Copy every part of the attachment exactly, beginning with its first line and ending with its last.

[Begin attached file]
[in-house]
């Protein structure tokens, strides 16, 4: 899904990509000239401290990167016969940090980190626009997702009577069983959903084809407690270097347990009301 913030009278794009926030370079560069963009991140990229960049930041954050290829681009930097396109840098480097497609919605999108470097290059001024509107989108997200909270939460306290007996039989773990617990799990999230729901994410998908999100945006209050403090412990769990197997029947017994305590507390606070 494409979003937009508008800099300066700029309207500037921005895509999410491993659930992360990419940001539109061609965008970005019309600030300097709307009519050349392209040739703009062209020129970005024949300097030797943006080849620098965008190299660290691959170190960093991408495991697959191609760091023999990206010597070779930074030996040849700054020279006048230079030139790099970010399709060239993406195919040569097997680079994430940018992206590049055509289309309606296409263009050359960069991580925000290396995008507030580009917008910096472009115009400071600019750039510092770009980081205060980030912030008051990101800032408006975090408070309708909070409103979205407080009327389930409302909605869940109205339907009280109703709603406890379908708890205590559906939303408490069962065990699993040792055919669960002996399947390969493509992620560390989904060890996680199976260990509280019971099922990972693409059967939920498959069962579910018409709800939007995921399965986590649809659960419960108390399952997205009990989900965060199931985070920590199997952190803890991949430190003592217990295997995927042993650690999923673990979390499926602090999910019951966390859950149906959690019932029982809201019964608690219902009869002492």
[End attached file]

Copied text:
[in-house]
């Protein structure tokens, strides 16, 4: 899904990509000239401290990167016969940090980190626009997702009577069983959903084809407690270097347990009301 913030009278794009926030370079560069963009991140990229960049930041954050290829681009930097396109840098480097497609919605999108470097290059001024509107989108997200909270939460306290007996039989773990617990799990999230729901994410998908999100945006209050403090412990769990197997029947017994305590507390606070 494409979003937009508008800099300066700029309207500037921005895509999410491993659930992360990419940001539109061609965008970005019309600030300097709307009519050349392209040739703009062209020129970005024949300097030797943006080849620098965008190299660290691959170190960093991408495991697959191609760091023999990206010597070779930074030996040849700054020279006048230079030139790099970010399709060239993406195919040569097997680079994430940018992206590049055509289309309606296409263009050359960069991580925000290396995008507030580009917008910096472009115009400071600019750039510092770009980081205060980030912030008051990101800032408006975090408070309708909070409103979205407080009327389930409302909605869940109205339907009280109703709603406890379908708890205590559906939303408490069962065990699993040792055919669960002996399947390969493509992620560390989904060890996680199976260990509280019971099922990972693409059967939920498959069962579910018409709800939007995921399965986590649809659960419960108390399952997205009990989900965060199931985070920590199997952190803890991949430190003592217990295997995927042993650690999923673990979390499926602090999910019951966390859950149906959690019932029982809201019964608690219902009869002492």